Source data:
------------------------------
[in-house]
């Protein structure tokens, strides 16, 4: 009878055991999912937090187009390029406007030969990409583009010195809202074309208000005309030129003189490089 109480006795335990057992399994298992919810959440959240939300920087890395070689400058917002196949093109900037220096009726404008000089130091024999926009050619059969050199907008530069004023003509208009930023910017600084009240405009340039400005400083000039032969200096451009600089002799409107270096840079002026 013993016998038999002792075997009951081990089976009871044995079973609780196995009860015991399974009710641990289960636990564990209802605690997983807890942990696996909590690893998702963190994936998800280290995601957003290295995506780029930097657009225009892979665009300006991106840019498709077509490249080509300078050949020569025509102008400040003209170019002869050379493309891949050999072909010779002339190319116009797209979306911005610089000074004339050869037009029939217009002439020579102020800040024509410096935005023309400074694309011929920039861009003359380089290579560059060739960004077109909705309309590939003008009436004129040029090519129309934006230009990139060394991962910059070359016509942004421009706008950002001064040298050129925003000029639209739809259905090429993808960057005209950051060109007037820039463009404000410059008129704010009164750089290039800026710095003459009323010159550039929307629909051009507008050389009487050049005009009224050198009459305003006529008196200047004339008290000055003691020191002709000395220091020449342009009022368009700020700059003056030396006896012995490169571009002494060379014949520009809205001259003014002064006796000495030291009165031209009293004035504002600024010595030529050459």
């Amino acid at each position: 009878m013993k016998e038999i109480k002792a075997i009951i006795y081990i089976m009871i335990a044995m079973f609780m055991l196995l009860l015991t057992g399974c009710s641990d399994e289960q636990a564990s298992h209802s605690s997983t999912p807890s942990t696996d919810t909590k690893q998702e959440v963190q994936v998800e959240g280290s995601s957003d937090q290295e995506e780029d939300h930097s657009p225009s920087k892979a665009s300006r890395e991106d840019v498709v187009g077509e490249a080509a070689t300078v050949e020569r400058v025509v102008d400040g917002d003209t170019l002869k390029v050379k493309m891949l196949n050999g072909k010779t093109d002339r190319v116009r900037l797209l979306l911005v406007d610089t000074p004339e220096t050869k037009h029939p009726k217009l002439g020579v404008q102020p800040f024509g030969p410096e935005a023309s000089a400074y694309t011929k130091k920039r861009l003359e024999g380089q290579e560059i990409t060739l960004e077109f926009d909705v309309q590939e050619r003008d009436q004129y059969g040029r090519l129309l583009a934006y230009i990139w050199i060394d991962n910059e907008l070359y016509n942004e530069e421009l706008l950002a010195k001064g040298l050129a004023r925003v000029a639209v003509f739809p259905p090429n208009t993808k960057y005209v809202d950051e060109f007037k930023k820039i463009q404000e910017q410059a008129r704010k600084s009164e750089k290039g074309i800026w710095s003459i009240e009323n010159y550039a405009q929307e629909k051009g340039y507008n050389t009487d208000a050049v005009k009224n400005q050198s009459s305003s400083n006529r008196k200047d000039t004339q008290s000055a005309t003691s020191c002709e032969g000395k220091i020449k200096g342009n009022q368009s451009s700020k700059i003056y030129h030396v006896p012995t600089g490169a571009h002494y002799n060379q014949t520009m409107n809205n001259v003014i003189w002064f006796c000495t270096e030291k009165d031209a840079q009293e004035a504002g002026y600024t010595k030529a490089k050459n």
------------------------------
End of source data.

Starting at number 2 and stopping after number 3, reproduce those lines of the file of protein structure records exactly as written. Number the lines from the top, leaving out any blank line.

């Protein structure tokens, strides 16, 4: 009878055991999912937090187009390029406007030969990409583009010195809202074309208000005309030129003189490089 109480006795335990057992399994298992919810959440959240939300920087890395070689400058917002196949093109900037220096009726404008000089130091024999926009050619059969050199907008530069004023003509208009930023910017600084009240405009340039400005400083000039032969200096451009600089002799409107270096840079002026 013993016998038999002792075997009951081990089976009871044995079973609780196995009860015991399974009710641990289960636990564990209802605690997983807890942990696996909590690893998702963190994936998800280290995601957003290295995506780029930097657009225009892979665009300006991106840019498709077509490249080509300078050949020569025509102008400040003209170019002869050379493309891949050999072909010779002339190319116009797209979306911005610089000074004339050869037009029939217009002439020579102020800040024509410096935005023309400074694309011929920039861009003359380089290579560059060739960004077109909705309309590939003008009436004129040029090519129309934006230009990139060394991962910059070359016509942004421009706008950002001064040298050129925003000029639209739809259905090429993808960057005209950051060109007037820039463009404000410059008129704010009164750089290039800026710095003459009323010159550039929307629909051009507008050389009487050049005009009224050198009459305003006529008196200047004339008290000055003691020191002709000395220091020449342009009022368009700020700059003056030396006896012995490169571009002494060379014949520009809205001259003014002064006796000495030291009165031209009293004035504002600024010595030529050459």
């Amino acid at each position: 009878m013993k016998e038999i109480k002792a075997i009951i006795y081990i089976m009871i335990a044995m079973f609780m055991l196995l009860l015991t057992g399974c009710s641990d399994e289960q636990a564990s298992h209802s605690s997983t999912p807890s942990t696996d919810t909590k690893q998702e959440v963190q994936v998800e959240g280290s995601s957003d937090q290295e995506e780029d939300h930097s657009p225009s920087k892979a665009s300006r890395e991106d840019v498709v187009g077509e490249a080509a070689t300078v050949e020569r400058v025509v102008d400040g917002d003209t170019l002869k390029v050379k493309m891949l196949n050999g072909k010779t093109d002339r190319v116009r900037l797209l979306l911005v406007d610089t000074p004339e220096t050869k037009h029939p009726k217009l002439g020579v404008q102020p800040f024509g030969p410096e935005a023309s000089a400074y694309t011929k130091k920039r861009l003359e024999g380089q290579e560059i990409t060739l960004e077109f926009d909705v309309q590939e050619r003008d009436q004129y059969g040029r090519l129309l583009a934006y230009i990139w050199i060394d991962n910059e907008l070359y016509n942004e530069e421009l706008l950002a010195k001064g040298l050129a004023r925003v000029a639209v003509f739809p259905p090429n208009t993808k960057y005209v809202d950051e060109f007037k930023k820039i463009q404000e910017q410059a008129r704010k600084s009164e750089k290039g074309i800026w710095s003459i009240e009323n010159y550039a405009q929307e629909k051009g340039y507008n050389t009487d208000a050049v005009k009224n400005q050198s009459s305003s400083n006529r008196k200047d000039t004339q008290s000055a005309t003691s020191c002709e032969g000395k220091i020449k200096g342009n009022q368009s451009s700020k700059i003056y030129h030396v006896p012995t600089g490169a571009h002494y002799n060379q014949t520009m409107n809205n001259v003014i003189w002064f006796c000495t270096e030291k009165d031209a840079q009293e004035a504002g002026y600024t010595k030529a490089k050459n």